WASHINGTON, January 24, 2019—The World Bank launched today a new report that shows how new technologies and business models can help developing countries expand high-speed internet access. Drawing on international experience, the report “Innovative Business Models for Expanding Fiber-Optic Networks and Closing the Access Gaps” examines creative approaches to closing the global digital divide and ensuring everyone can reap the social and economic benefits of digital development—including poor or isolated communities where traditional strategies may not be economically viable.
Deploying broadband everywhere, for everyone
Once considered a luxury, broadband internet has now become an essential service for individuals, businesses, and governments. It serves as the backbone of the global digital economy, which will soon account for a quarter of the world’s GDP.
Yet half of the world population, some 4 billion people, still lack access to the internet. Connecting the “remaining half” could be costly and technically challenging, as many of them live in low-income, rural, or secluded areas. Soaring demand for faster, more reliable internet will also require extensive upgrades to existing infrastructure.
“Although emerging technologies like 5G, the Internet of Things, and Artificial Intelligence hold great promise for the future, we don’t want to see a scenario where developing countries are left lagging behind. To build a truly inclusive digital revolution, we must double down on our efforts to bring fast, reliable internet to all. The report offers a fresh new perspective on how to make this happen,” said Boutheina Guermazi, World Bank Director for Digital Development.
Toward realistic and locally relevant strategies
To provide solutions and formulate concrete recommendations, the authors reviewed a diverse set of 70 digital infrastructure projects representing all regions, income groups, and ownership models, from state-owned to fully private models and public-private partnerships. These case studies span the entire broadband value chain: cross-border networks, national backbone, middle mile and last mile connectivity. By looking into the characteristics and outcomes of each project, the report brings out valuable lessons that can be applied and adapted elsewhere.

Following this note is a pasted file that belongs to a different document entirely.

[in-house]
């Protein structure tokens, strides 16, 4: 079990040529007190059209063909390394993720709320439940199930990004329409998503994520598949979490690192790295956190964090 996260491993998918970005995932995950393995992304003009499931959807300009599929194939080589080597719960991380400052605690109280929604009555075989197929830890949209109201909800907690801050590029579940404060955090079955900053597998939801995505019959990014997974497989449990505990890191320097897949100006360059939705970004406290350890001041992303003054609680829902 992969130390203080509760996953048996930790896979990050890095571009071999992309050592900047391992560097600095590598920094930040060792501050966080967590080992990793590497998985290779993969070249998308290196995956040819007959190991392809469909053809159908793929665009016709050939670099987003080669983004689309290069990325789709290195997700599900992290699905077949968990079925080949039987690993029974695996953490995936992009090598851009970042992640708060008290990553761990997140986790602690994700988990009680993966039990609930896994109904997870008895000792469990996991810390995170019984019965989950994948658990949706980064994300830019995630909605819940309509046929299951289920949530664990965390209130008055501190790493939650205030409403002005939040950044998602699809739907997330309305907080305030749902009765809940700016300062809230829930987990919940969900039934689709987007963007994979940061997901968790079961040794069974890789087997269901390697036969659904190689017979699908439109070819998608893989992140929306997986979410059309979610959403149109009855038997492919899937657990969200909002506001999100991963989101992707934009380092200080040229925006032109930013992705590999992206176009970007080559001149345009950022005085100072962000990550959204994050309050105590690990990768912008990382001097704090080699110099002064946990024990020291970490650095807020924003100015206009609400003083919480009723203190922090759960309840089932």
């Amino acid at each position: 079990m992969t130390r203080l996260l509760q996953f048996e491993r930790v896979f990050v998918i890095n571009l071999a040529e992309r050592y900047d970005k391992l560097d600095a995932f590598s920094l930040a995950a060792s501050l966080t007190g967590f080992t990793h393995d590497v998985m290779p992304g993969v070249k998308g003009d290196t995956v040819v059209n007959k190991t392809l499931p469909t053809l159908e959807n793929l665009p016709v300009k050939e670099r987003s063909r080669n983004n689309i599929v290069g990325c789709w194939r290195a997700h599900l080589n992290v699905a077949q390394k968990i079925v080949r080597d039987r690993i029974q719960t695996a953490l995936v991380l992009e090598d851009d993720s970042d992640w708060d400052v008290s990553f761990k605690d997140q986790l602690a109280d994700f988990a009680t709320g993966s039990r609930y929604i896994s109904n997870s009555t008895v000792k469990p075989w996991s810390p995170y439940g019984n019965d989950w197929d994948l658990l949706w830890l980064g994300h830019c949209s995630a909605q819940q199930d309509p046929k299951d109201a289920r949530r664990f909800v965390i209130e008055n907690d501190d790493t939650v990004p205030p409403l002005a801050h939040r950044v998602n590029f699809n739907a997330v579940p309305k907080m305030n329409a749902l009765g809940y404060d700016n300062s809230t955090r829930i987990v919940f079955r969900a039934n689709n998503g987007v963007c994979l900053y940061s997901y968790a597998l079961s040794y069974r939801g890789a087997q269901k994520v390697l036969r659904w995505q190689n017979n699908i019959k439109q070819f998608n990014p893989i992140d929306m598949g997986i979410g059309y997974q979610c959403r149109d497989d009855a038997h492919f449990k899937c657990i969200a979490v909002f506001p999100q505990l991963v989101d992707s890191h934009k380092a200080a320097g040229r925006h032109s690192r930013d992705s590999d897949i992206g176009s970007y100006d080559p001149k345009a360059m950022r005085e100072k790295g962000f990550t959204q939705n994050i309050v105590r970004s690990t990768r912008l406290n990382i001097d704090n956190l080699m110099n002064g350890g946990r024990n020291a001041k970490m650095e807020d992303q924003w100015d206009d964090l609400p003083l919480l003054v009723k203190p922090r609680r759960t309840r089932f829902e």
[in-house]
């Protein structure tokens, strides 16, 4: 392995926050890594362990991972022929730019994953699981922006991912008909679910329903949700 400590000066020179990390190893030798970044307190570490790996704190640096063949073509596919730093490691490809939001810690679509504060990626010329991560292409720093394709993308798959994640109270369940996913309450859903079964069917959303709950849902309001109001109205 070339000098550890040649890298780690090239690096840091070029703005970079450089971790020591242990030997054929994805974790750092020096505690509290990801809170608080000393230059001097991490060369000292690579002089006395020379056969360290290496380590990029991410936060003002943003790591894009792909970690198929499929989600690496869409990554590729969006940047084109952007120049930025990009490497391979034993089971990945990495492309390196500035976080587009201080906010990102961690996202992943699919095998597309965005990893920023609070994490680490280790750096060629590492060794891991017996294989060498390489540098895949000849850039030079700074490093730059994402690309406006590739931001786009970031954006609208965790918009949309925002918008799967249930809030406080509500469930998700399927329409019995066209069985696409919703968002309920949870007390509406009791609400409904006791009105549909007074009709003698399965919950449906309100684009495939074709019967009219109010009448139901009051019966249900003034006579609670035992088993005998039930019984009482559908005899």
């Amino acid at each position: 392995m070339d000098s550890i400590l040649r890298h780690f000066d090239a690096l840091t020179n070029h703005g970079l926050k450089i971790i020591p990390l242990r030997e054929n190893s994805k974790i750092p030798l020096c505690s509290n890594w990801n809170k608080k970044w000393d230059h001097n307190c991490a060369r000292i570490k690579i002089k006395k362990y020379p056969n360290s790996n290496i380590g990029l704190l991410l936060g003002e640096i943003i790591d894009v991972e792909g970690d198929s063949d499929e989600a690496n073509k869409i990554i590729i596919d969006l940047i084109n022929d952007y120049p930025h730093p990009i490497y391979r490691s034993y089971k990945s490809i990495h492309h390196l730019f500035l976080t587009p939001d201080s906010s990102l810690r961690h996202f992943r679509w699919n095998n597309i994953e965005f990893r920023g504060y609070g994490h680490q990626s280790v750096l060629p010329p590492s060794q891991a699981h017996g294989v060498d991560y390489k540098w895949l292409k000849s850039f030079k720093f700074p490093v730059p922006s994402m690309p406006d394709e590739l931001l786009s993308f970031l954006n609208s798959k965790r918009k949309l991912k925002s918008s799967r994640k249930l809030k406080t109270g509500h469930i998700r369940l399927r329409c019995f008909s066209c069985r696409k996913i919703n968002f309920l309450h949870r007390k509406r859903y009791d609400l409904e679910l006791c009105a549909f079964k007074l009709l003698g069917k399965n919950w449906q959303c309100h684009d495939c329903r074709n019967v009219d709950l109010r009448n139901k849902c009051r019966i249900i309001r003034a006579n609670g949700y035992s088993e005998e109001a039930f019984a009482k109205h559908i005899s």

The report finds that most successful broadband initiatives have been driven by the private sector. Public agencies play a crucial role by implementing effective sector regulation, addressing potential market failures, and creating the conditions for an open, competitive broadband sector. Increased competition for broadband services, including where appropriate the infrastructure itself, has led to significant improvements in the coverage and affordability of high-speed internet.
Recent innovations are also creating new ways to scale up access. These include, among others, broadband deployment using low-cost satellites, small cell solutions, as well as drones, balloons, and other nonpermanent structures.
As markets and technologies evolve, countries should consider opportunities to repurpose existing infrastructure. Certain television frequencies, for instance, have progressively fallen into disuse due to advances in broadcasting, and could be leveraged to expand wireless network coverage.
Infrastructure sharing, where multiple broadband providers to operate the same network to keep costs down, is another promising option. In many cases, they may work with companies in sectors such as energy or transport to pool key assets (ducts and poles, buildings, land rights, fiber networks, etc.) and combine civil works contracts.